Priority Research Papers:
IKK/NF-κB signaling contributes to glioblastoma stem cell maintenance
Metrics: PDF 1263 views | HTML 1575 views | ?
Amanda L. Rinkenbaugh1,2, Patricia C. Cogswell2,3, Barbara Calamini4, Denise E. Dunn4, Anders I. Persson5,6, William A. Weiss5,6, Donald C. Lo4 and Albert S. Baldwin2
1 Department of Pathology and Laboratory Medicine, University of North Carolina, Chapel Hill, NC, USA
2 Lineberger Comprehensive Cancer Center, University of North Carolina, Chapel Hill, NC, USA
3 Chordoma Foundation, Durham, NC, USA
4 Center for Drug Discovery and Department of Neurobiology, Duke University Medical Center, Durham, NC, USA
5 Helen Diller Family Comprehensive Cancer Center and Department of Neurology, University of California, San Francisco, CA, USA
6 Department of Neurological Surgery and Brain Tumor Research Center, University of California, San Francisco, CA, USA
Albert Baldwin, email:
Keywords: NF-κB, glioblastoma, cancer stem cells, tumor-initiating cells
Received: March 14, 2016 Accepted: September 24, 2016 Published: October 06, 2016
Glioblastoma multiforme (GBM) carries a poor prognosis and continues to lack effective treatments. Glioblastoma stem cells (GSCs) drive tumor formation, invasion, and drug resistance and, as such, are the focus of studies to identify new therapies for disease control. Here, we identify the involvement of IKK and NF-κB signaling in the maintenance of GSCs. Inhibition of this pathway impairs self-renewal as analyzed in tumorsphere formation and GBM expansion as analyzed in brain slice culture. Interestingly, both the canonical and non-canonical branches of the NF-κB pathway are shown to contribute to this phenotype. One source of NF-κB activation in GBM involves the TGF-β/TAK1 signaling axis. Together, our results demonstrate a role for the NF-κB pathway in GSCs and provide a mechanistic basis for its potential as a therapeutic target in glioblastoma.
Glioblastoma multiforme (GBM) is the most common primary brain tumor in adults, but despite multimodal treatment combining surgery, radiation, and chemotherapy, the median survival for patients remains under 15 months . Pathologically, GBM is described as a heterogeneous tumor type with high levels of angiogenesis and invasion . Recent studies provide evidence for a population of cancer stem cells (CSCs) within GBM contributing to this heterogeneity [3, 4]. These cells (hereafter called GSCs) carry neural stem cell markers such as CD133, self-renew over serial passages, and differentiate into multiple lineages. As with tumor-initiating cells described in other cancers [5-10], GSCs have been shown to be invasive and resistant to both radiation and chemotherapy [11-14]. As such, there is significant interest in understanding the biology of the GSC population to identify potential novel therapeutic targets to improve disease control.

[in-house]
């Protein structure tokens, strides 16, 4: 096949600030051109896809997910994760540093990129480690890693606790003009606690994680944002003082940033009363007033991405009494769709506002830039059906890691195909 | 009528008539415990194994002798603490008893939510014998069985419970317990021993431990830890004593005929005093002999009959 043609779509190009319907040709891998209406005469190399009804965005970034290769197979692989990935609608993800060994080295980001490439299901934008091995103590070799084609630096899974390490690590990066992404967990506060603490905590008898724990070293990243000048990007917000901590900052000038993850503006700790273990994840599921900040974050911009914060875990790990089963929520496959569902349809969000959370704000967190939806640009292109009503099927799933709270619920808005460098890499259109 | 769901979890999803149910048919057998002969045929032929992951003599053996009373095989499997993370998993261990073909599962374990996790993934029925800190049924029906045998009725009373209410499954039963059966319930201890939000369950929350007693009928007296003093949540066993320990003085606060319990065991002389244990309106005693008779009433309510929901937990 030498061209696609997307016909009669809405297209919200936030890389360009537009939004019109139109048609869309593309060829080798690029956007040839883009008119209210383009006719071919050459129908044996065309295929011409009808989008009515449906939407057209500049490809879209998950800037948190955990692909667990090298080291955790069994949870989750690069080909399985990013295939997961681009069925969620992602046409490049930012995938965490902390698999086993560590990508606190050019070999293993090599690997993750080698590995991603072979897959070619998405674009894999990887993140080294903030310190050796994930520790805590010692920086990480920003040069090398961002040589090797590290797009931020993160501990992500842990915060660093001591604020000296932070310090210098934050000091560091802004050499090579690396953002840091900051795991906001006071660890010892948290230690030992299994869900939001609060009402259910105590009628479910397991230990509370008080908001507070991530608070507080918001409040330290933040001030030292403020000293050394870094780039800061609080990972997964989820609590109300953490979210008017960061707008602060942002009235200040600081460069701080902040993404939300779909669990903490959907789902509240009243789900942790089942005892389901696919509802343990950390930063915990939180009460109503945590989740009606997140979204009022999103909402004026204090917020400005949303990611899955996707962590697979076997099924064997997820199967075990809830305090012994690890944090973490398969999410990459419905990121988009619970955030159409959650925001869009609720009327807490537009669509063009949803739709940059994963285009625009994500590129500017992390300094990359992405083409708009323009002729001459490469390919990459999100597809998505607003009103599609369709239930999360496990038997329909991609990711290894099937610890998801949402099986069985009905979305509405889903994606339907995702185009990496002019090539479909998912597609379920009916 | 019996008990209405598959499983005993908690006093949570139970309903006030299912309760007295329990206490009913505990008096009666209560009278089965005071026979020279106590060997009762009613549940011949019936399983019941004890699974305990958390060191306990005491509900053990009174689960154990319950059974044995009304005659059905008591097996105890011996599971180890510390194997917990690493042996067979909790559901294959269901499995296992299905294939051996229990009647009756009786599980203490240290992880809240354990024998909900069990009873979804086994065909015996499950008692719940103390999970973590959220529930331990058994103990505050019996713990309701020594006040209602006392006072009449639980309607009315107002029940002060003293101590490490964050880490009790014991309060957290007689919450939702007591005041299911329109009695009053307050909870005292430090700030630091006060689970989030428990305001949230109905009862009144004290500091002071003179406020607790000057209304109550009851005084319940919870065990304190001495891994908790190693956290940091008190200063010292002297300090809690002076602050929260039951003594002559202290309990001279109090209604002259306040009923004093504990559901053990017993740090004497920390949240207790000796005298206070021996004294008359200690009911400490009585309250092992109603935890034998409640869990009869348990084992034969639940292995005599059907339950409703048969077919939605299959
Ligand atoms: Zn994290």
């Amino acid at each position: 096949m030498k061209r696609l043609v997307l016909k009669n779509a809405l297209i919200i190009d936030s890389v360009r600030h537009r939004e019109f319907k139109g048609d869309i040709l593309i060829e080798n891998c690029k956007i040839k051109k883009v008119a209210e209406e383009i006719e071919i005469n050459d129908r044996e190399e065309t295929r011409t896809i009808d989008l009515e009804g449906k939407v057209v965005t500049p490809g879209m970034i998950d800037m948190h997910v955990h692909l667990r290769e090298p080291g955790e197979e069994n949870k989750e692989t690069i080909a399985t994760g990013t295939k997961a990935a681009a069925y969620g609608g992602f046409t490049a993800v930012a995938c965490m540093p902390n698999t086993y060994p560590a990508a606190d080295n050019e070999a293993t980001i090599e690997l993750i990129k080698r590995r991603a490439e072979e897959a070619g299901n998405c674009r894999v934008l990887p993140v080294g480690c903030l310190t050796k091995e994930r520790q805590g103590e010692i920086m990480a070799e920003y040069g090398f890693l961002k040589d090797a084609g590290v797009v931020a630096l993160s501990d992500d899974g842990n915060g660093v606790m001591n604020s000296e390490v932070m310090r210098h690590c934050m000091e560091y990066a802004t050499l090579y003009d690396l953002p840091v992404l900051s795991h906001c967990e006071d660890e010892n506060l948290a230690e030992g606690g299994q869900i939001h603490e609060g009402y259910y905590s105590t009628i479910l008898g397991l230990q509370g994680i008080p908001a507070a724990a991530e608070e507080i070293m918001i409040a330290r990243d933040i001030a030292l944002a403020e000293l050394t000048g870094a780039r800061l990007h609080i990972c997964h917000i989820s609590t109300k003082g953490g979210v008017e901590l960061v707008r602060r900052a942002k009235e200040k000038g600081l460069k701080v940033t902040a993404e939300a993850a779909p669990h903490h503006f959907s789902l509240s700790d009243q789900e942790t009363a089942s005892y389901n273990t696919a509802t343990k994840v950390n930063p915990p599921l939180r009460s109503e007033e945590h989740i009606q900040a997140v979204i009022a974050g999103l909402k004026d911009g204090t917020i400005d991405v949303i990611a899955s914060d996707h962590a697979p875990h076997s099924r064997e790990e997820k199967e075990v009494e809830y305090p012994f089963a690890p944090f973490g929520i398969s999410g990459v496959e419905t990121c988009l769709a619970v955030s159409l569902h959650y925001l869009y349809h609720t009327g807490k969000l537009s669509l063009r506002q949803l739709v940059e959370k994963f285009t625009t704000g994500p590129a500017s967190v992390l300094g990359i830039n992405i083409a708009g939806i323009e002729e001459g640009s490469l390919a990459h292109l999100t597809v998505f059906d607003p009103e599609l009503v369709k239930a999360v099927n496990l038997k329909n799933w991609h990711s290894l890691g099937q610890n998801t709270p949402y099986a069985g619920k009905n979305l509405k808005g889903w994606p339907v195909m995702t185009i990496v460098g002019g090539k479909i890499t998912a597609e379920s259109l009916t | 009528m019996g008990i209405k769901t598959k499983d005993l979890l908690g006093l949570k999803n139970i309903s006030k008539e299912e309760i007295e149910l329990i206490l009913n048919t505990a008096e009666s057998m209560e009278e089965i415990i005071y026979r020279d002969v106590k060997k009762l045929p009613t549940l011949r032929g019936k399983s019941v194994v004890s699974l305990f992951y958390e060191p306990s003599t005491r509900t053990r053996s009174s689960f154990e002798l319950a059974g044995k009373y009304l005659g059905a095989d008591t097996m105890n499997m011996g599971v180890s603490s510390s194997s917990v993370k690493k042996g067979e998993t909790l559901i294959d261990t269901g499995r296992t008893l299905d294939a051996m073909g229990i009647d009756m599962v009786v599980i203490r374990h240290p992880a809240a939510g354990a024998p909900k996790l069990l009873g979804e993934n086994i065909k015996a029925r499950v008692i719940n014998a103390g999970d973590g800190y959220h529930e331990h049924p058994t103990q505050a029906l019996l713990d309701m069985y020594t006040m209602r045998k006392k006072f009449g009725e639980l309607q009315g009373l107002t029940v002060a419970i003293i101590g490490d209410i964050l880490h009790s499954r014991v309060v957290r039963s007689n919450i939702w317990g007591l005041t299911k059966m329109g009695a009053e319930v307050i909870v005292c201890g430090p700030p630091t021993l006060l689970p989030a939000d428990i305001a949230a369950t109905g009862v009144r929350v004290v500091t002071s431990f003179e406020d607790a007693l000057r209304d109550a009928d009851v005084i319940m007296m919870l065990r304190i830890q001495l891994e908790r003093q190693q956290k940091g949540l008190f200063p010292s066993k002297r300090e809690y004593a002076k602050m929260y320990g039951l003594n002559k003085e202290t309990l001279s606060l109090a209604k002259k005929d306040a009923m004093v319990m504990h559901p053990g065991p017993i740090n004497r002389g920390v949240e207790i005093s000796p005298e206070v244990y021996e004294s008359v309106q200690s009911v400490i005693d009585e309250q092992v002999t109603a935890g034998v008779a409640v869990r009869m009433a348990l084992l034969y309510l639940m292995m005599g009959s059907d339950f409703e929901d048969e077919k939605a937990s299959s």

NF-κB is a family of transcription factors consisting of five members: p65 (RelA), RelB, c-Rel, p105/p50, and p100/p52 that homo- and heterodimerize to regulate transcription of target genes. In the canonical pathway under basal conditions, p65-p50 dimers are bound to IκBα in the cytoplasm. Stimuli such as TNF-α or IL-1 lead to activation of the IKK complex, which consists of two catalytic subunits, IKKα and IKKβ, as well as a scaffolding subunit, IKKγ or NEMO. IKK phosphorylates IκBα, leading to its ubiquitination and proteasomal degradation, which allows NF-κB to accumulate in the nucleus. The non-canonical pathway is activated by stimuli crucial for lymphoid development such as BAFF or CD40. Here, the precursor p100 acts as an IκB molecule bound to RelB. Upon activation, IKKα phosphorylates p100, leading to its cleavage to produce p52. The active RelB-p52 dimer can then regulate transcription of target genes [15, 16]. Originally identified for its role in inflammatory signaling, the NF-κB pathway has since been demonstrated to be activated in various forms of cancer and is thought to contribute to the malignant phenotype through dysregulation of important biological processes such as proliferation, angiogenesis, apoptosis, and cell survival [16-19].
Within the nervous system, NF-κB is typically considered to be inactive, but activated in cases of injury or inflammation, consistent with its canonical function in other tissues [20, 21]. In normal neural stem cells (NSCs), TNFα has been shown to induce proliferation through NF-κB . Kaus et al.  have shown that as NSCs acquire the ability to proliferate independent of exogenous growth factors, these cells demonstrate increased NF-κB activity. In GBM, NF-κB has been reported to regulate survival, invasion, and resistance to both radiation and chemotherapy [24-28]. PTEN deletion and EGFR amplification and/or mutation are two of the most common genetic alterations in GBM and both can lead to increased NF-κB activation [28, 29]. Additionally, TGF-β signaling has been demonstrated to contribute to GSC maintenance through the upregulation of LIF, Sox2, and Sox4 [30, 31]. While the TGF-β and NF-κB pathways are thought to antagonize each other in some settings, there is evidence of their cooperation within tumors, including GBM [32, 33]. Others have identified alterations in the NF-κB pathway itself, with a subset of GBMs harboring monoallelic NFKBIA (gene name for IκBα) deletions and others expressing high levels of miR-30e* which targets IκBα [34, 35]. Consistent with the involvement of NF-κB signaling in GBM, recent work demonstrated that treatment with a NEMO-binding domain (NBD) peptide that blocks interactions between NEMO and IKKα/β slowed tumor growth in both a human glioma xenograft and a genetic mouse model of glioma .